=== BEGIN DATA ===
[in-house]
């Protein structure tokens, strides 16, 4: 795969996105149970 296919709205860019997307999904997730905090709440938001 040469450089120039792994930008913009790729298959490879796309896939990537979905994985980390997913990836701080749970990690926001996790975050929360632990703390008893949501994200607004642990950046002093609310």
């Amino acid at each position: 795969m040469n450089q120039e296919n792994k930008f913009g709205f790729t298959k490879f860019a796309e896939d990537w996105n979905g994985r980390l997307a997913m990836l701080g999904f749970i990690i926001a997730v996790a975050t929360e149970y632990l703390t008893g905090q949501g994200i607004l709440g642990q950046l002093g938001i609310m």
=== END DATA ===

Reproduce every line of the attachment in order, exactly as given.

[in-house]
């Protein structure tokens, strides 16, 4: 795969996105149970 296919709205860019997307999904997730905090709440938001 040469450089120039792994930008913009790729298959490879796309896939990537979905994985980390997913990836701080749970990690926001996790975050929360632990703390008893949501994200607004642990950046002093609310």
């Amino acid at each position: 795969m040469n450089q120039e296919n792994k930008f913009g709205f790729t298959k490879f860019a796309e896939d990537w996105n979905g994985r980390l997307a997913m990836l701080g999904f749970i990690i926001a997730v996790a975050t929360e149970y632990l703390t008893g905090q949501g994200i607004l709440g642990q950046l002093g938001i609310m």